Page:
VOLVO AND DRIVETRAIN SPECIALIST RICARDO have joined forces with three other European companies to develop and test a working system for self-driving, autonomous cars, capable of following each other down a highway without human intervention.
The SARTRE project, part-funded by the European Comission, stands for Safe Road Trains for the Environment.
Rather than relying on road-based infrastructure to guide each car safely without driver input, the SATRE system will instead have an electronically-linked convoy of cars following a single human-driven vehicle.
Wireless car-to-car communication will allow the following cars to safely trail the lead vehicle at the same speed and at a close distance, while cars entering or exiting the freeway can join or split from the convoy at will. When the lead car exits, the next vehicle in line takes over leading the rest of the pack.
The primary benefit of SARTRE's project is safety, with the self-driving cars virtually crash-proof (provided the lead car doesn't crash, of course).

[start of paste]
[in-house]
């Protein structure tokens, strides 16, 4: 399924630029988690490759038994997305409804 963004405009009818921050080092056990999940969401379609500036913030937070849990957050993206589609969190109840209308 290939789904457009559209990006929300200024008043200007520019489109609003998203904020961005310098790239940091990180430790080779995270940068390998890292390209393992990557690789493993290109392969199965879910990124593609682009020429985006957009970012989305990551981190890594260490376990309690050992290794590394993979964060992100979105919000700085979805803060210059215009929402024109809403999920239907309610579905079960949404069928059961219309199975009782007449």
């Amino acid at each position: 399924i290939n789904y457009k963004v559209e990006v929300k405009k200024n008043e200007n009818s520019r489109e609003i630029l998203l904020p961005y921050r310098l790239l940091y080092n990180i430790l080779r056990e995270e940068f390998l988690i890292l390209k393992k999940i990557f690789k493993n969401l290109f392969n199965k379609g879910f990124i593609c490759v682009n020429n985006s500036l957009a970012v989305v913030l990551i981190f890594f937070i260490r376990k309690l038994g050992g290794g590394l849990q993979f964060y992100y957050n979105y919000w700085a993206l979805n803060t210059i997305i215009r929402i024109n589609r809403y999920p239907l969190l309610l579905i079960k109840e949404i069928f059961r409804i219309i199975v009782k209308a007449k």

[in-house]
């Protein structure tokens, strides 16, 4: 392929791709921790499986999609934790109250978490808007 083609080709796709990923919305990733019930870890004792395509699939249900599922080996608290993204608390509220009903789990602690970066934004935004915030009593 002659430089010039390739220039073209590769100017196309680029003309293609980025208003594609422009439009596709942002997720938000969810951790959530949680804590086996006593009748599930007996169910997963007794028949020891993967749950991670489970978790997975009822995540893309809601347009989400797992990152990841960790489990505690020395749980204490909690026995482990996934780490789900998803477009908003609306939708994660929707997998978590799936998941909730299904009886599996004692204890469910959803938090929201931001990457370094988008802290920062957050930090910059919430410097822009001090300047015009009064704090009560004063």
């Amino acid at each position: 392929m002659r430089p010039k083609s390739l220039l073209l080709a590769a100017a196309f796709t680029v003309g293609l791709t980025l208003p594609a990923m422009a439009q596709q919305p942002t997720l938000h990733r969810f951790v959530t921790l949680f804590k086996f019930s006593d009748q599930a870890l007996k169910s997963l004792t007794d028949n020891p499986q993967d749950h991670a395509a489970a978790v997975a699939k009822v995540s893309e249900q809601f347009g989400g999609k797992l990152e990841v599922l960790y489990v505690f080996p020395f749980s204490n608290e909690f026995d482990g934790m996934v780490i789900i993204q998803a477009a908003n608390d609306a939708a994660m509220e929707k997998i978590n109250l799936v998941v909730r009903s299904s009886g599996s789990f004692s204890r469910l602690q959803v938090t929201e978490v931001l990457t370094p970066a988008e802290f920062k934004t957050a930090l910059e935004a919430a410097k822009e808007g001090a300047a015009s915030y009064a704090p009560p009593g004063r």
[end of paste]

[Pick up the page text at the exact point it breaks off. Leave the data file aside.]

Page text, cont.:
Reducing driver fatigue is also another potential benefit, and makes the technology an attractive proposition for long-distance haulage operators.
Fuel consumption is also expected to be reduced by the SATRE technology, as the small gap between each following car enables them to slipstream the car in front and reduce aerodynamic drag. SARTRE claims fuel economy could improve by as much as 20 percent.
Testing is slated to begin on closed tracks from 2011 onwards, but applications for production cars are still some way off.
The SARTRE project is optimistic that its purely vehicle-based technology will be quicker to introduce than road infrastructure-based systems, but don't expect to see a fully-functioning road train system running before the latter part of next decade.